GT Capital to invest up to USD200-M in Toyota Motor

MANILA — Conglomerate GT Capital Holdings Inc. announced that it will invest up to 22.2 billion Japanese yen (USD200 million) in Japanese multinational automotive manufacturer, Toyota Motor Corporation. In a disclosure, GT Capital on Thursday said funding of the transaction will be through debt. The purchase shall be through the Tokyo Stock Exchange, based on […].....»»

Category: newsSource:  metrocebuRelated NewsJun 30th, 2018

GT Capital to invest $200M in Toyota

TY-LED conglomerate GT Capital Holdings, Inc. is expanding its automotive business through a $200-million (22.2 billion yen) investment in Japan’s Toyota Motor Corp. (TMC). In a disclosure on Thursday, GT Capital said it would purchase shares in the Japanese automotive manufacturer through the Tokyo Stock Exchange. The purchase price will be based on current market prices. [...] The post GT Capital to invest $200M in Toyota appeared first on The Manila Times Online......»»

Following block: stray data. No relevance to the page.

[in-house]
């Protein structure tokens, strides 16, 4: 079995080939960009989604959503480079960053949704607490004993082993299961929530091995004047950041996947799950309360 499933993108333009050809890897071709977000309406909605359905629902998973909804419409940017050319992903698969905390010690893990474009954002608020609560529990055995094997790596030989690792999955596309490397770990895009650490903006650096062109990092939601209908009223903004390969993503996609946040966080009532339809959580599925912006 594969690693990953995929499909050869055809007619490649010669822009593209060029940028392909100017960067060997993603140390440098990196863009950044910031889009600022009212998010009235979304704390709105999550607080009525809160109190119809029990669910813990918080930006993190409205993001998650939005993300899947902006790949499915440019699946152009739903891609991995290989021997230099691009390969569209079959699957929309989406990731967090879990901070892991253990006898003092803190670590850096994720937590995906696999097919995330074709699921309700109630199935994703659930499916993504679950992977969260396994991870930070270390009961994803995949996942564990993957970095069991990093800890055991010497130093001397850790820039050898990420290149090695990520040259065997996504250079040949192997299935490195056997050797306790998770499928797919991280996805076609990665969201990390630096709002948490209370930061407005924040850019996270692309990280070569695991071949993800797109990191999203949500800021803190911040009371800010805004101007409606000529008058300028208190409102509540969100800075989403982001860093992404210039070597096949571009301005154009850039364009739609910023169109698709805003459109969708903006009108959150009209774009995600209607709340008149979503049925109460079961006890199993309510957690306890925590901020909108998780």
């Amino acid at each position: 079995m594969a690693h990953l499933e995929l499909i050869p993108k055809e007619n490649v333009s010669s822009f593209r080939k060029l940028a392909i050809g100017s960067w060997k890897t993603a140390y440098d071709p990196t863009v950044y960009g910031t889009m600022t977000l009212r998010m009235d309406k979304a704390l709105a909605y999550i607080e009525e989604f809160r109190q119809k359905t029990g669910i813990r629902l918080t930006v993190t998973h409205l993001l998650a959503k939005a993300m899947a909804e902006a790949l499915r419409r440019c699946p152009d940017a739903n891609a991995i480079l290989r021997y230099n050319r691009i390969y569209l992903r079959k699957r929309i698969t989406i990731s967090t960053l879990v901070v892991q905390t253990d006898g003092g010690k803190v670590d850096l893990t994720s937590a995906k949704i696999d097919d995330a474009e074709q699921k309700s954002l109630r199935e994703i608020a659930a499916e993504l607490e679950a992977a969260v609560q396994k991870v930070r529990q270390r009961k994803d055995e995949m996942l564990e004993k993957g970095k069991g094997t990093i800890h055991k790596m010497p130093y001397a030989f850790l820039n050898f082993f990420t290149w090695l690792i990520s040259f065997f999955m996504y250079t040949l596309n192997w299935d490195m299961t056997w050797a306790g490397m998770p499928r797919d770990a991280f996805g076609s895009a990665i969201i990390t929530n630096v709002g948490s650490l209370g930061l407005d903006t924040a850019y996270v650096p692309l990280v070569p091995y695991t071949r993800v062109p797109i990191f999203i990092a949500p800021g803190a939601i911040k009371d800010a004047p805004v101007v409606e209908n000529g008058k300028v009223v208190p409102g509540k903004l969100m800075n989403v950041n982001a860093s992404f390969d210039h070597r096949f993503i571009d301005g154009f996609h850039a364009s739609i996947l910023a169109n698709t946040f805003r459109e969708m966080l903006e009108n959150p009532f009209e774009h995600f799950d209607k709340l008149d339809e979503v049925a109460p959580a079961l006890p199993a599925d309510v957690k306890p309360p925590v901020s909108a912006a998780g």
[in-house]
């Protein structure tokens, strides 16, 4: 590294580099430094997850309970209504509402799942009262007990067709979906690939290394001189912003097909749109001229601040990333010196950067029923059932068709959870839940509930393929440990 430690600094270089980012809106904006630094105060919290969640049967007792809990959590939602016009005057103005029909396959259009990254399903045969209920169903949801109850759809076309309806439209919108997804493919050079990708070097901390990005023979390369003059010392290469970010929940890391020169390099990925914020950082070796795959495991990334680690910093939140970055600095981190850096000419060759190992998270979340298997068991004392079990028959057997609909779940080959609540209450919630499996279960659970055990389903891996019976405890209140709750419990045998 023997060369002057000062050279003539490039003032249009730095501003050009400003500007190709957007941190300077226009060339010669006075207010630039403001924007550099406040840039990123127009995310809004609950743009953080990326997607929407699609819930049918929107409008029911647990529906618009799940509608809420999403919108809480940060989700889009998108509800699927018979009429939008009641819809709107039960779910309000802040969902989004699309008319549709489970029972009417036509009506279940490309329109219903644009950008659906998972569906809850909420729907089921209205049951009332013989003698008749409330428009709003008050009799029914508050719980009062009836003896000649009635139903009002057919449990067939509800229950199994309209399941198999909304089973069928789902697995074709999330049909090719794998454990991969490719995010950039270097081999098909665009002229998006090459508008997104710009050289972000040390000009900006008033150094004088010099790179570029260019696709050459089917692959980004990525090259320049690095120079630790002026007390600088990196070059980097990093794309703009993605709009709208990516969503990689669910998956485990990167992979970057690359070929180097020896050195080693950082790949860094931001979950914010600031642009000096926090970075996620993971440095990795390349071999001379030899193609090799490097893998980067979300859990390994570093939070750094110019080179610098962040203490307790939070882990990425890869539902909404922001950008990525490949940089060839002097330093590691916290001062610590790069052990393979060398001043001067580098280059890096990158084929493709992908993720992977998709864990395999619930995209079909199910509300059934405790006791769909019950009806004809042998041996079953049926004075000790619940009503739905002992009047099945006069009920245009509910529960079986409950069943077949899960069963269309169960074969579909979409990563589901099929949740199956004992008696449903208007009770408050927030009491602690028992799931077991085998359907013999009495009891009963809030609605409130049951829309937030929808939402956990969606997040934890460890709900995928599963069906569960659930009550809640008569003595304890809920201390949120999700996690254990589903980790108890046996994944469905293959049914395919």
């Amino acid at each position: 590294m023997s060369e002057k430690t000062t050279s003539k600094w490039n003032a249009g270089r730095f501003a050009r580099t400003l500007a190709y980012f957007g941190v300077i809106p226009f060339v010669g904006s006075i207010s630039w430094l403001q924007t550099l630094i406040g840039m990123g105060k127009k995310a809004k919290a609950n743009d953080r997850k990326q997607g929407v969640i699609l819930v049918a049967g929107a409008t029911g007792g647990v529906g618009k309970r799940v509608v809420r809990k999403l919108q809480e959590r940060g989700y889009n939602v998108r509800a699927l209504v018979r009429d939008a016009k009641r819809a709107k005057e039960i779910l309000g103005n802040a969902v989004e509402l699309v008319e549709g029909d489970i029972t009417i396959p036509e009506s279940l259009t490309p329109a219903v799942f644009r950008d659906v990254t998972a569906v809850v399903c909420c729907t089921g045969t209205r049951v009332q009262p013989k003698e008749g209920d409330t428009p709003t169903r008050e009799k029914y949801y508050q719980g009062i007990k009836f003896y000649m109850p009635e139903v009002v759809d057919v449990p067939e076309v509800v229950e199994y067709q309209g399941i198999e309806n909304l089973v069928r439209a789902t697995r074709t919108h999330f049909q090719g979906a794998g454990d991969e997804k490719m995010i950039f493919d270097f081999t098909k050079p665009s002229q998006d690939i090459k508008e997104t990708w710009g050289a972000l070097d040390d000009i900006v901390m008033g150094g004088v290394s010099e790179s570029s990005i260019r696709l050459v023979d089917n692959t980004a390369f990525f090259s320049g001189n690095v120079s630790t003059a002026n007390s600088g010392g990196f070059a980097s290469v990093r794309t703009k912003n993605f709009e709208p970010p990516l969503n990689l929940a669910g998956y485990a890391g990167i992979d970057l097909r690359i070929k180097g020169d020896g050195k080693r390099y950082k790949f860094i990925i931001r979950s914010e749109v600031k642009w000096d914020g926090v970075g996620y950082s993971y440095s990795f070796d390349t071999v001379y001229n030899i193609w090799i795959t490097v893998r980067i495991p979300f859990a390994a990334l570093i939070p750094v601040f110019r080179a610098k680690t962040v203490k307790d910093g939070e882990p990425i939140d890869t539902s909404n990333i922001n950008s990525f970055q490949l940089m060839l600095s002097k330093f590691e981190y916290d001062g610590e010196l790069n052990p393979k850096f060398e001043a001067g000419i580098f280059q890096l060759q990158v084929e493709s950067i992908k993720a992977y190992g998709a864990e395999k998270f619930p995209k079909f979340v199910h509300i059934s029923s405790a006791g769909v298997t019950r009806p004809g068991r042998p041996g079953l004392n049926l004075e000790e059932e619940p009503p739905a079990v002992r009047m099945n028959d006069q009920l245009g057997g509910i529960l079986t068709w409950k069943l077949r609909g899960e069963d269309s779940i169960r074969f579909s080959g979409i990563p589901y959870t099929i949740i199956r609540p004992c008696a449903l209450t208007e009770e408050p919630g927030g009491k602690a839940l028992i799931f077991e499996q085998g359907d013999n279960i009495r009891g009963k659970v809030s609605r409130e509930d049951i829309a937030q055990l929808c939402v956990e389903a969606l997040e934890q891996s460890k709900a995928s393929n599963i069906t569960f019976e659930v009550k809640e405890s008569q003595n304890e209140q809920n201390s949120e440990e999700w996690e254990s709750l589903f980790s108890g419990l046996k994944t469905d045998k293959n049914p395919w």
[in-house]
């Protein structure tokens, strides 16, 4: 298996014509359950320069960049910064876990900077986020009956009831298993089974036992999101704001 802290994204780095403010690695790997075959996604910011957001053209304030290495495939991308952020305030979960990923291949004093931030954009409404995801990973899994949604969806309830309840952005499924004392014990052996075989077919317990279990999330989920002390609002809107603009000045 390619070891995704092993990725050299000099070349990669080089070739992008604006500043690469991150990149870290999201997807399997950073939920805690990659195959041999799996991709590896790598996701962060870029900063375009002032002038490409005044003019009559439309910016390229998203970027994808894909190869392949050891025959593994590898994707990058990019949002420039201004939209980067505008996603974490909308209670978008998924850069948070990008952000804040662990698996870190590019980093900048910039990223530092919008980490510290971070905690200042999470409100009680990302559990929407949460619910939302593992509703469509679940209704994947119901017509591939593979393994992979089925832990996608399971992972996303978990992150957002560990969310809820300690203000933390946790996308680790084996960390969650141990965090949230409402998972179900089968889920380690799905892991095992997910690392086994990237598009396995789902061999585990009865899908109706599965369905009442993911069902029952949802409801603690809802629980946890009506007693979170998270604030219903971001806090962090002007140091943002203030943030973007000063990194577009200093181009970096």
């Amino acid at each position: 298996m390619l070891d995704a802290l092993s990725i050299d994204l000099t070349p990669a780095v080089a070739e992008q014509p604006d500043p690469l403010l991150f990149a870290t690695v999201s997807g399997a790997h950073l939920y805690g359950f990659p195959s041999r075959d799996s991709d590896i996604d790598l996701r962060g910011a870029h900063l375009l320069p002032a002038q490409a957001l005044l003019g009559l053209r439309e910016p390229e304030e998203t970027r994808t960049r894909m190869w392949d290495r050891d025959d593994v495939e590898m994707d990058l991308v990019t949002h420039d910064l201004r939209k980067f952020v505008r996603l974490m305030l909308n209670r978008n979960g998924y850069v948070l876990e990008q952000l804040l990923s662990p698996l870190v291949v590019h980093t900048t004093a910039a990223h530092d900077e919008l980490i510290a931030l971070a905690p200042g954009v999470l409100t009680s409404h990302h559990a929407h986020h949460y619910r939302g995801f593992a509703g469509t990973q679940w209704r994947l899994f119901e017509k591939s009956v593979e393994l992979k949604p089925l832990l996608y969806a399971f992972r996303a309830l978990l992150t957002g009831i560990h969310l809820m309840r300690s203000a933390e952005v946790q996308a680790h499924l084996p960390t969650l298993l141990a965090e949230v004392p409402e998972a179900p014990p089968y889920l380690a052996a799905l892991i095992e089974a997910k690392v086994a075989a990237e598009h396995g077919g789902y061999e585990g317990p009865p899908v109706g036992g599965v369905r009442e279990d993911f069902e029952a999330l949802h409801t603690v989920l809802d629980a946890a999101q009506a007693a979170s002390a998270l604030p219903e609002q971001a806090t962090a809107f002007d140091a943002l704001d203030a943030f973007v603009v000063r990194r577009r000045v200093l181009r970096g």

Category: newsSource:  manilatimes_netRelated NewsJun 29th, 2018

Ty’s GT Capital to invest up to $200 million in Japan’s Toyota

GT Capital Holdings, Inc. is making its first offshore investment, as it buys up to ¥22.2 billion (around $200 million or P10.7 billion) worth of shares in Japanese auto giant Toyota Motor Corp......»»

Category: financeSource:  bworldonlineRelated NewsJun 29th, 2018

As Saudis wilt on field, kingdom pursues soccer power grab